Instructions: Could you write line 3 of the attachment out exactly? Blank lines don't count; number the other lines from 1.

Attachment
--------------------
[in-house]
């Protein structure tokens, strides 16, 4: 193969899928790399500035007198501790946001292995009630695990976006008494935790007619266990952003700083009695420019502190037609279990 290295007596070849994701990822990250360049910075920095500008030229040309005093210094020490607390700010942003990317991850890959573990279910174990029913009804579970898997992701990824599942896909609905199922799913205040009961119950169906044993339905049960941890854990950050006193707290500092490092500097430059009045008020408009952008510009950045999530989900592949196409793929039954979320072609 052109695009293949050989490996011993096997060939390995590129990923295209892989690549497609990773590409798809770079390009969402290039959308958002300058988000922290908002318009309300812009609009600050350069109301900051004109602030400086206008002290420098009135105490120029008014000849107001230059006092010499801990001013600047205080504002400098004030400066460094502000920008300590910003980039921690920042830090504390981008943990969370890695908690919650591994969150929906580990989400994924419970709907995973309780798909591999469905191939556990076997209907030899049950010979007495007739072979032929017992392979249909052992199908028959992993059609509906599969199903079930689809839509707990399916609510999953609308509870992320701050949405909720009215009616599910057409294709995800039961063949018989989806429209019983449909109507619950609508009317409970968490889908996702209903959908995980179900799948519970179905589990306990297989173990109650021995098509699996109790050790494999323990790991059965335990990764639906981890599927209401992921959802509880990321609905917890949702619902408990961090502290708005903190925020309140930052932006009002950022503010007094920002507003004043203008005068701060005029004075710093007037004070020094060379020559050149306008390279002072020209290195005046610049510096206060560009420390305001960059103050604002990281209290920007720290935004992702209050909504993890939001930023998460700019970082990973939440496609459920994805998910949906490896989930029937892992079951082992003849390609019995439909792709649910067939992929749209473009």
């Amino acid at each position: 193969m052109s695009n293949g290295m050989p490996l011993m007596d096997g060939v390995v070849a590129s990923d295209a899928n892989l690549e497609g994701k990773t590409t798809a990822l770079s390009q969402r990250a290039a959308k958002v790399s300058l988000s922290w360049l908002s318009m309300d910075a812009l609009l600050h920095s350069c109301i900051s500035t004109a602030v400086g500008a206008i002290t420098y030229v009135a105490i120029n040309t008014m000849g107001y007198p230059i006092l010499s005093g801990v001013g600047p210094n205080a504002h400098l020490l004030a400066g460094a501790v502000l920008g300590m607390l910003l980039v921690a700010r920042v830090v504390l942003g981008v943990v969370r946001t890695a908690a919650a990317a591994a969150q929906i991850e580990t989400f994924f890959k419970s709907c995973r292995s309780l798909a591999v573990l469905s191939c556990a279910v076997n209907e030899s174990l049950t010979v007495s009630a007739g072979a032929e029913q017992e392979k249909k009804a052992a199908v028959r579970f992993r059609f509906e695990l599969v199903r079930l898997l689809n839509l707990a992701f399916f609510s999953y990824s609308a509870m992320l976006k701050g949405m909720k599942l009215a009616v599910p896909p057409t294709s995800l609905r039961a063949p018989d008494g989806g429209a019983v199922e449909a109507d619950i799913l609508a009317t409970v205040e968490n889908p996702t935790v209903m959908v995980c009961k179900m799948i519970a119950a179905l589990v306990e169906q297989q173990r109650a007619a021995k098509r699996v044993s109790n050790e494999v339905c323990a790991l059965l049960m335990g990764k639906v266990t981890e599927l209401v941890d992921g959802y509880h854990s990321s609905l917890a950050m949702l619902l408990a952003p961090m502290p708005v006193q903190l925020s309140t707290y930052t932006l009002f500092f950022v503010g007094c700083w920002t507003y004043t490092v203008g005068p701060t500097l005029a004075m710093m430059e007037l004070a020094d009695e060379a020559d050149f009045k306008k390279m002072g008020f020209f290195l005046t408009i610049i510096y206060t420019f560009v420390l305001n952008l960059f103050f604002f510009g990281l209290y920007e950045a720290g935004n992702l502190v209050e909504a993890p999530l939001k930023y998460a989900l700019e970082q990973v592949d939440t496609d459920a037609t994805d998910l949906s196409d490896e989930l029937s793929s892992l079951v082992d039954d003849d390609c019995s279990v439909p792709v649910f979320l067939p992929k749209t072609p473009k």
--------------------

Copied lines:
């Amino acid at each position: 193969m052109s695009n293949g290295m050989p490996l011993m007596d096997g060939v390995v070849a590129s990923d295209a899928n892989l690549e497609g994701k990773t590409t798809a990822l770079s390009q969402r990250a290039a959308k958002v790399s300058l988000s922290w360049l908002s318009m309300d910075a812009l609009l600050h920095s350069c109301i900051s500035t004109a602030v400086g500008a206008i002290t420098y030229v009135a105490i120029n040309t008014m000849g107001y007198p230059i006092l010499s005093g801990v001013g600047p210094n205080a504002h400098l020490l004030a400066g460094a501790v502000l920008g300590m607390l910003l980039v921690a700010r920042v830090v504390l942003g981008v943990v969370r946001t890695a908690a919650a990317a591994a969150q929906i991850e580990t989400f994924f890959k419970s709907c995973r292995s309780l798909a591999v573990l469905s191939c556990a279910v076997n209907e030899s174990l049950t010979v007495s009630a007739g072979a032929e029913q017992e392979k249909k009804a052992a199908v028959r579970f992993r059609f509906e695990l599969v199903r079930l898997l689809n839509l707990a992701f399916f609510s999953y990824s609308a509870m992320l976006k701050g949405m909720k599942l009215a009616v599910p896909p057409t294709s995800l609905r039961a063949p018989d008494g989806g429209a019983v199922e449909a109507d619950i799913l609508a009317t409970v205040e968490n889908p996702t935790v209903m959908v995980c009961k179900m799948i519970a119950a179905l589990v306990e169906q297989q173990r109650a007619a021995k098509r699996v044993s109790n050790e494999v339905c323990a790991l059965l049960m335990g990764k639906v266990t981890e599927l209401v941890d992921g959802y509880h854990s990321s609905l917890a950050m949702l619902l408990a952003p961090m502290p708005v006193q903190l925020s309140t707290y930052t932006l009002f500092f950022v503010g007094c700083w920002t507003y004043t490092v203008g005068p701060t500097l005029a004075m710093m430059e007037l004070a020094d009695e060379a020559d050149f009045k306008k390279m002072g008020f020209f290195l005046t408009i610049i510096y206060t420019f560009v420390l305001n952008l960059f103050f604002f510009g990281l209290y920007e950045a720290g935004n992702l502190v209050e909504a993890p999530l939001k930023y998460a989900l700019e970082q990973v592949d939440t496609d459920a037609t994805d998910l949906s196409d490896e989930l029937s793929s892992l079951v082992d039954d003849d390609c019995s279990v439909p792709v649910f979320l067939p992929k749209t072609p473009k």